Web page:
This week, artists are making all sorts of moves that we might not expect: Nan Goldins on the telly, and Cory Arcangels opened a surfware shop in Norway. All this and more in our news round-up.

Top: Wong Ping animation still. Above: Wong Ping in Elephant issue 34

What We Learned This Week

Wong Ping, the Hong Kong-born artist working largely in surreal, colourful animation, has been named as the recipient of the inaugural Camden Arts Centre Emerging Arts Prize. The artist, represented by Shanghai and Hong Kong gallery Edouard Malingue, makes work that’s at once joyfully strange and deliciously dark, tackling themes ranging from repressed sexuality to politics to the deeply personal things we choose to reveal and conceal. He has previously been commissioned to make animations for the likes of Nowness and Prada, and is now set to stage a major exhibition at Camden Arts Centre within the next eighteen months. We spoke to Wong Ping in Elephant issue 34

Phyllis Kind, who died this week aged eighty-five, certainly looks like she had a splendid life. Described by Vulture as “an art-dealer extraordinaire, lover and supporter of all things visionary… channeler of gigantic bursts of energy”, Kind owned and operated the Phyllis Kind Gallery in Chicago and New York for more than forty years, focusing on many of the artists identified as Chicago Imagists, as well as outsider and self-taught artists including Mexican artist Martín Ramírez, who created beguiling, intricate patterned drawings and landscape collages while institutionalized in California. The gallerist had retired in 2009.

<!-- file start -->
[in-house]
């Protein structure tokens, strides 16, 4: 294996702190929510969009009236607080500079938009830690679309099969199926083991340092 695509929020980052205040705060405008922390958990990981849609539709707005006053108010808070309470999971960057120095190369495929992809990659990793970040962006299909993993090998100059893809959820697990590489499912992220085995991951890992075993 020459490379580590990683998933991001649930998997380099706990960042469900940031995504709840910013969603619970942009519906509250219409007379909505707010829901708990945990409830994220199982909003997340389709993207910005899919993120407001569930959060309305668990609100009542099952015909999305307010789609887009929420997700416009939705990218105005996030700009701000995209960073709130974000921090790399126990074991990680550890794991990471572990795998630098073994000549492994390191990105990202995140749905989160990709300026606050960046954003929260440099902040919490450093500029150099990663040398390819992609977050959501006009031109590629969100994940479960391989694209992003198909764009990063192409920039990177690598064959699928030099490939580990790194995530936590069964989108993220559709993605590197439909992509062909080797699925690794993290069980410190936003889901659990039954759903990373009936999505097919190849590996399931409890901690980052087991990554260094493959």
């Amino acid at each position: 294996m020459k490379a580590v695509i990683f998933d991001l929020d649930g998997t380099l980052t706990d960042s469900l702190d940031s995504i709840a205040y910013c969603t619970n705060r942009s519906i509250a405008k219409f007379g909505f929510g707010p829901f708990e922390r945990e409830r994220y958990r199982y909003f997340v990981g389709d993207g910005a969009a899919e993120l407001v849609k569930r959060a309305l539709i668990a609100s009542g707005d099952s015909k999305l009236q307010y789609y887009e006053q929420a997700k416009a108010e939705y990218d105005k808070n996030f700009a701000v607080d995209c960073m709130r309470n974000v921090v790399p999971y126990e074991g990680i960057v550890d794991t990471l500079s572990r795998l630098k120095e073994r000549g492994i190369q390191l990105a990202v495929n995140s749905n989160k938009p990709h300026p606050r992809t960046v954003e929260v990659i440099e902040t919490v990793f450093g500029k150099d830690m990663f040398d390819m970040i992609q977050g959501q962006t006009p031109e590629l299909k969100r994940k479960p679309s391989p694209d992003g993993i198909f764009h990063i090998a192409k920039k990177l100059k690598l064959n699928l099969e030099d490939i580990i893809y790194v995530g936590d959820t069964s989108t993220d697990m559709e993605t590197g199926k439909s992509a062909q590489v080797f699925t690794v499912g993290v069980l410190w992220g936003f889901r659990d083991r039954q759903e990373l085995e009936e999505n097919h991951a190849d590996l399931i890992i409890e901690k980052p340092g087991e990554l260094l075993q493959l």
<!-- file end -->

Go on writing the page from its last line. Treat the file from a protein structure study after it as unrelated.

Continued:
Fans of photography, self-deprecation and HBO series The Deuce, rejoice: Nan Goldin has cameoed in the show this week. The Ballad of Sexual Dependency photographer can be seen in Season Two, Episode Four of the show, which dramatizes the porn industry of 1970s New York. Goldin’s aforementioned famous series is seen in The Deuce as an exhibition hosted at the bar owned by James Franco’s character Vincent, Hi-Hat. Her line? “They call that art? I coulda done that.” Hehe.

Cory Arcangel, Arcangel Surfware Flagship store in Norway
Cory Arcangel, Arcangel Surfware Flagship store in Norway

Bin your gross grey joggers and biscuit crumb-laden hoodie: Cory Arcangel is the new saviour of clothes to surf (the internet) in. His Arcangel Surfware brand has been around online since 2014, hawking t-shirts and other apparel, and weird stuff like Miley Cyrus/Ed Sheeran fidget spinners; but now the artist has opened his first flagship store in Stavanger, Norway. His 2018 collection is divided into physical and virtual components: a multi-function scarf featuring a repeated Arcangel Surfware logo; and ten free emojis for Slack created with animator Scott Gelber. Arcangel has dabbled with other physical outlets in the past, including in Brooklyn, but now products can only be purchased IRL in the Norway store. Another reason to visit, though, is the space’s in-house gallery Flagship A.S, which is to host three shows a year by local and international artists, as well as lectures and performances.